We have started to treat our sons and daughters more equally.Father taking part in MenCare+
In the programme MenCare+ husbands are encouraged to attend the births of their children. Young men are educated on sexual and reproductive health and rights, gender equality and care giving. MenCare+ is a Rutgers programme in partnership with Promundo, working in Brazil, Indonesia, Rwanda and South Africa. It builds on the global MenCare campaign for more responsible fathers.
South Africa has some of the world’s highest levels of absent fathers. Often this is caused by labour migration and poverty. Some South African men feel that they should only be with their children if they can provide for them. This does not mean they do not care, but they might prefer to be absent than face their shame.
MenCare+ is effective in making men involved and responsible husbands and fathers, encouraging respect and understanding between the sexes. Our focus groups showed the need to engage female partners in our fatherhood groups, increasing women’s acceptance of change.
We work with health sector workers so that it becomes accepted and expected that men will attend antenatal sessions and childbirth. We’ve been able to convince them by showing them evidence of the benefits of male involvement.
Families adopt and sustain what they learn. One couple said, “We have renewed our appreciation for each other.” Another reported, “We moved from an abusive relationship to one that is free from violence and where we really respect and communicate with each other.” In MenCare+ men who use violence in the home are counselled to deal with their anger, and learn to communicate and share domestic responsibilities with their partners.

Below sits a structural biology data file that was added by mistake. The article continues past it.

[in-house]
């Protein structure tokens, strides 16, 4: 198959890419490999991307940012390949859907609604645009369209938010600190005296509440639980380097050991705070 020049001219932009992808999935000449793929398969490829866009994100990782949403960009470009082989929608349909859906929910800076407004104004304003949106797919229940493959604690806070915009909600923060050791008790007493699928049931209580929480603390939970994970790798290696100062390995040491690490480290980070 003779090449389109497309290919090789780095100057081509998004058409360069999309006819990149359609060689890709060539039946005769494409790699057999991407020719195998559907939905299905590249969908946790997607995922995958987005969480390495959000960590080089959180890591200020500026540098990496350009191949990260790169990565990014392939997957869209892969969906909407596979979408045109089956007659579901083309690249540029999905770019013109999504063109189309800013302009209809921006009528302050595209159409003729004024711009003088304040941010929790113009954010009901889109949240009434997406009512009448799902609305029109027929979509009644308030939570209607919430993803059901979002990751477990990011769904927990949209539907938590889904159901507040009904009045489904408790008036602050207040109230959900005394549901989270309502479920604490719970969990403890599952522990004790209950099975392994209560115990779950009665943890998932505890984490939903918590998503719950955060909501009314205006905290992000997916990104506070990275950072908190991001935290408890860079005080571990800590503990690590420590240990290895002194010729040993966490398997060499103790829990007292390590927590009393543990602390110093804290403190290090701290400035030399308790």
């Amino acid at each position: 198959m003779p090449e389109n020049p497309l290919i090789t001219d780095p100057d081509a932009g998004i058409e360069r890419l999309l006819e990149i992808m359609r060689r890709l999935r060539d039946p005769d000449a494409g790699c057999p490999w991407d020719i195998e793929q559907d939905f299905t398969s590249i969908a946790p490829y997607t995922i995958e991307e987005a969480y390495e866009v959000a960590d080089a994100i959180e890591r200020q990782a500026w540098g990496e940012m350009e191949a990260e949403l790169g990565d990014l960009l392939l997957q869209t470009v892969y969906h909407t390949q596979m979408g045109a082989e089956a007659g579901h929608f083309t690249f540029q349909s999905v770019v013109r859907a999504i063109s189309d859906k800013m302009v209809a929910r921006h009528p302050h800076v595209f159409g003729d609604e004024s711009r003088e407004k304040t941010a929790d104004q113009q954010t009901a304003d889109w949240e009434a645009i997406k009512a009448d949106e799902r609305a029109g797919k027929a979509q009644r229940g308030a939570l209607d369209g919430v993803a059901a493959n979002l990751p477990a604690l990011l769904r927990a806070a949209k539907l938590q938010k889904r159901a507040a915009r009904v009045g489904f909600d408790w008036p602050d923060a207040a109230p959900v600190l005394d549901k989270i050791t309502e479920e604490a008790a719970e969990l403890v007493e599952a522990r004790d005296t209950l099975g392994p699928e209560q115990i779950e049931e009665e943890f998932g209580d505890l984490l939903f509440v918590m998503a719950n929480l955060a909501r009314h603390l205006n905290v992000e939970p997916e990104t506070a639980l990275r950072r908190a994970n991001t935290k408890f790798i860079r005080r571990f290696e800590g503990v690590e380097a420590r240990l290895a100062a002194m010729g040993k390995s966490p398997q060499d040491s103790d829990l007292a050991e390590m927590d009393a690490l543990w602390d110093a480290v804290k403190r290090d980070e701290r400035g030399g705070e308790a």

Men as allies
Rutgers presented MenCare+ to the 58th United Nations Commission on the Status of Women in 2014, arguing that we cannot improve the position of women and girls without engaging men and boys. We see men as allies in reducing gender-based violence and promoting more equal relationships and believe this positive role for men should be recognised in the Post-2015 Development Agenda.
Better for the world
The keynote speaker at the Johannes Rutgers Lecture during World Sexual Health Day 2013 was Gary Barker, international director of our MenCare+ partner Promundo. The Dutch language, Barker said, does not have one word for the English term “care giving”. That term covers more than providing care: empathy, responsibility, solidarity and having an emotional tie are all part of it. Barker said caring by men isn’t only good for people around them – women, children, the world – but also for men themselves. These men usually live longer, have better sex, and are wealthier and happier.
The MenCare+ programme ended at the end of 2015, but a comparative programme called Prevention+ has started as of 2016.
Mencare+ engaging men in a 4-country initiative: Brazil, Indonesia, Rwanda and South Africa.